Try Not To Be Too Clever

Sunday morning I prepared for the important lecture I was going to attend by making sure to do a bunch of push-ups so my arms would be bigger and maybe they would pop out and distract from other features.

Somewhere around the second set I heard dad advise me not to be too clever and I am sure a sheepish grin washed across my face.

“Josh, your number one fan may pay close attention but don’t forget how much your number does as well. You can’t serve two masters equally well. They never have the same goals and interests.”

The memory was bittersweet for many reasons not the least of which is we had the two masters conversation multiple times throughout the years.

Most of the time it was work related and focused upon situations in which we literally had two different bosses we had to work for and the challenges related to that.

It wasn’t a challenge he ever wished for me to have but he appreciated my having undergone it because it provided a shared experience.

We both were fathers and for a number of years we both had experience being the sole provider.

“I hear you dad. I am not capable of being too clever. It is not in me, but I have a plan and we’ll see how it plays out.”

Try Not To Be Too Clever

The first time he let me help him up and didn’t fight my assistance walking was painful for both of us. I did my best to pretend he was doing most of the work and he did his part by pretending to.

We both knew differently but he was my father and I wasn’t going to rob of him of his dignity if I could avoid it, never realizing within a short time it wouldn’t matter anyway.

During one of our trips between chemo we had the kind of conversation you don’t have unless you are confident time is not your ally.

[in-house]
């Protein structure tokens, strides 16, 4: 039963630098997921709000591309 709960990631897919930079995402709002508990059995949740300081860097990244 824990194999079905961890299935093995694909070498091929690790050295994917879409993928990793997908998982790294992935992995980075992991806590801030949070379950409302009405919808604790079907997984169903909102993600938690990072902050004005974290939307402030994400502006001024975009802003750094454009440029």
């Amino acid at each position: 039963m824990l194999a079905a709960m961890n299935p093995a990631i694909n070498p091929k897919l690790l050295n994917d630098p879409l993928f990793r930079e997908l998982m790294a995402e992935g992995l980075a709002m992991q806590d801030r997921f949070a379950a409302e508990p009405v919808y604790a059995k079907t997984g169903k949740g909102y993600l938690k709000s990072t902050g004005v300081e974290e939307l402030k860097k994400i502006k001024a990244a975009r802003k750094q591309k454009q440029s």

Some of those conversations will never be repeated because they are the bond of father and son. I couldn’t pass it along if I wanted to and you couldn’t understand.

Others remain unspoken because speaking such things out loud might jinx the future and our create issues that might not ever need be addressed.


“Abba, are you awake?”

“Was I snoring?”

“No, if you were I would have known you were sleeping.”

“I am too tired for nonsense.”

“It is not nonsense, I need to talk and you need to listen.”


“Because we don’t know how many rounds you’re going to go with the cancer and today you’re capable of having a real conversation.”

“Thanks a hell of a lot.”

I felt him smile and turned and smiled back at him.

“You didn’t give me any brothers, so you can give up a few minutes of nap time. Besides you say I can never make up for the sleep you lost because of me.”

“That is true.”

“Let me tell you about why I am not worried about trying to be too clever. There is a silence that I don’t know if I’ll ever break through, but I might. Then again I might not. Let me tell you about the office and the kids.

Let me tell you I am going to be very angry that I don’t get to tell you these things 20 years from now. Don’t tell me it is a waste of energy either, I am not interested in hearing it.”

“You already know. You’ll do as you will. You always have. Remember, you can’t see far enough into the future to plan the way you want. No matter what happens you are going to have your hands full, but you’ll manage.”

“Oh? How do you know?”

“You made it this far. Do yourself a favor and try not to get this. I really have to rest now.”

Seconds later he started snoring and now seven months later I wish I had recorded it. The sound of dad sleeping would be very soothing sometimes.

Never thought I would say it about his snoring, but I am now.

Stuck Between Worlds

I am stuck between two worlds now and there is nothing I can do to change it other than to keep doing what I am doing.